Starwood targets €550m from sale of prime Dublin office portfolio

US property giant’s decision to sell prompted by approach from IPUT

US property giant Starwood is on course to secure about €550 million from the sale of five prime Dublin office assets.

Starwood’s decision to dispose of the portfolio is understood to have been prompted by an unsolicited approach from Iput earlier this year, which placed an indicative value of about €555 million on the assets.

Having considered the approach, Starwood opted to offer the Watermarque building and the four other assets in the Cedar Portfolio to a select number of national and international investors through CBRE and Eastdil Secured, a subsidiary of Wells Fargo Bank.

Up to six parties, including Kennedy Wilson and Blackstone, are understood to have run the rule over the portfolio, which is guiding €535 million.


In addition to the Watermarque, the portfolio includes 75 St Stephen's Green, Iveagh Court, Marsh House, 29-31 Adelaide Road, and 1 and 2 Parkgate Street.

Distributed across Dublin’s central business district, the properties comprise 600,737sq ft of office accommodation and 45 residential units.

While the portfolio is more than 98 per cent occupied and delivers a combined annual income of €28.7 million, there is potential to increase the rent roll through the redevelopment and extension of 29-31 Adelaide Road.

Iveagh Court is the portfolio's biggest asset by size and rent. Developed by Sean Reilly's McGarrell Reilly, the Charlemont Street property extends to 220,938sq ft and is generating €10.44 million – or 36 per cent of the portfolio's rent – from tenants which include WeWork, Mercer and the OPW. It is understood the building has been ascribed a value of about €200 million for the purposes of the sale.

The Watermarque building meanwhile accounts for €4.9 million, or 17.2 per cent, of the portfolio's rental income from its tenants which include Pfizer. Also developed by McGarrell Reilly, the Dublin 4 property comprises 108,772sq ft of offices and has been valued at about €90 million.

At 60,254sq ft, the McGarrell Reilly-developed Marsh House at 25-28 Adelaide Road provides €2.93 million (10 per cent) of the portfolio’s rent. The property, let to Marsh Ireland, carries an individual value of about €50 million.

The combined €340 million valuation given to Iveagh Court, the Watermarque and Marsh House underscores the resurgence in Dublin office values over recent years .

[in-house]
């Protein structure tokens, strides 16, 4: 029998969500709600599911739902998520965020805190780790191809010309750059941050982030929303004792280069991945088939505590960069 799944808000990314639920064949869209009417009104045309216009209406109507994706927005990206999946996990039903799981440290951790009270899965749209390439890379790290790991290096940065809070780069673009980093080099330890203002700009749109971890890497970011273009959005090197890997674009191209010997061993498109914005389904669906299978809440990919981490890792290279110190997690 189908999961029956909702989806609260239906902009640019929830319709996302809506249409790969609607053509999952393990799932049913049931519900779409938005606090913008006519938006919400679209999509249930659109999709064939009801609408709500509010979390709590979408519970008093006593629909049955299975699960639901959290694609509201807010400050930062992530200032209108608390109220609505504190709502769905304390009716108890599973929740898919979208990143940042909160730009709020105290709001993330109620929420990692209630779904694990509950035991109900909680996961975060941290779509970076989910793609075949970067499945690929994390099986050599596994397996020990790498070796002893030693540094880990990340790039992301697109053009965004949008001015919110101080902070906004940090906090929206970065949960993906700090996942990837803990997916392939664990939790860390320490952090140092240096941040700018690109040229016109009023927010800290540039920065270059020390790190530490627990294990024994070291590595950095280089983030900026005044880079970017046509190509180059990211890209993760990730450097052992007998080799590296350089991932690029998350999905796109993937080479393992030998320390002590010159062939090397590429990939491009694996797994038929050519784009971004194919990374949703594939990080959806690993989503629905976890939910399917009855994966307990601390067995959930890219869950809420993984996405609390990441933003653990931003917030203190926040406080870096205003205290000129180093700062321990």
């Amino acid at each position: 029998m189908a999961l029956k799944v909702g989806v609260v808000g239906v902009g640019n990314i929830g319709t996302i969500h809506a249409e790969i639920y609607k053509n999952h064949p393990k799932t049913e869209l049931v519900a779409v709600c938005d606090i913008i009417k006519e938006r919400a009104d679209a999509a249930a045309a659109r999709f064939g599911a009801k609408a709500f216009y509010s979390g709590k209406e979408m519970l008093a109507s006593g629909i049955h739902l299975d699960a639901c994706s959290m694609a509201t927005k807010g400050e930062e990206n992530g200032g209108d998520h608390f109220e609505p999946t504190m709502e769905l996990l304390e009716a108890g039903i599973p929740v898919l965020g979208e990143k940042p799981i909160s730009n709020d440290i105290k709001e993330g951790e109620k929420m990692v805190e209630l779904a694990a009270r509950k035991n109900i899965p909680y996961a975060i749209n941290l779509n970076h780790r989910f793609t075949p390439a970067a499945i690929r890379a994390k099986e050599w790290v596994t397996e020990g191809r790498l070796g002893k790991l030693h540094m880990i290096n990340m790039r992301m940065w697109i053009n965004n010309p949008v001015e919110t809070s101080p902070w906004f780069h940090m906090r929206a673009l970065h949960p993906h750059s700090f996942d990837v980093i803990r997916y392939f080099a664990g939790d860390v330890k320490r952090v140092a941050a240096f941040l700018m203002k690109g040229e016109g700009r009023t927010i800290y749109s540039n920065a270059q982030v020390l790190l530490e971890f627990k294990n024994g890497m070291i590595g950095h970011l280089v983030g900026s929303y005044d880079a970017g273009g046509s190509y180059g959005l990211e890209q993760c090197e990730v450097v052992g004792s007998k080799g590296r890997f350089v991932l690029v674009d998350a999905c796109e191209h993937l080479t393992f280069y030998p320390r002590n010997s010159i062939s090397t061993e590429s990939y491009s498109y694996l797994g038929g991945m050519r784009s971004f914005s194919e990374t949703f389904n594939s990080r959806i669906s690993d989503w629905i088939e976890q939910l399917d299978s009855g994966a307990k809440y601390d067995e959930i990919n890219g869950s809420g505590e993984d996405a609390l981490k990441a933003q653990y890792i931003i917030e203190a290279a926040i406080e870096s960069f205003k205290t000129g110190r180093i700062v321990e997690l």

In January 2014, the three properties were sold by Nama as part of Project Holly along with 25 other commercial property assets owned by McGarrell Reilly in Dublin 1, Dublin 2 and Dublin 4 for €220 million. Having acquired the portfolio at a 41 per cent discount to its €373 million par value, Lone Star sold the majority of the assets within it on to Starwood for €350 million in March 2015.

Outside of the McGarrell Reilly assets acquired as part of the Project Holly sale in 2014, the Cedar portfolio also includes 29-31 Adelaide Road. Lone Star acquired the building from Sean Reilly for €45 million in April 2014 after IBRC ordered its disposal. The property was included subsequently in Lone Star's sale of Reilly's assets to Starwood.

Extending to 59,006sq ft, the building is let to the OPW at a rent of €3 million and accounts for 11 per cent of the Cedar portfolio’s income.

Arguably the most high-profile property included in Starwood's sale is 75 St Stephen's Green. Built by Garrett Kelleher's Shelbourne Developments, the property extends to 102,485sq ft and is occupied by several blue chip tenants including Maples, Avoca (KKR), Hedge Serve and Cantor Fitzgerald.

Developed on the site of a former Department of Justice building, the property is producing €6.25 million (22 per cent) of the portfolio’s rental income.

Nos 1-2 Parkgate Street make up the final element of the sale. Occupied by Transport Infrastructure Ireland, the 49,822sq ft property delivers €1.08 million or 3.8 per cent of the portfolio’s rental income.

Ronald Quinlan

Ronald Quinlan

Ronald Quinlan is Property Editor of The Irish Times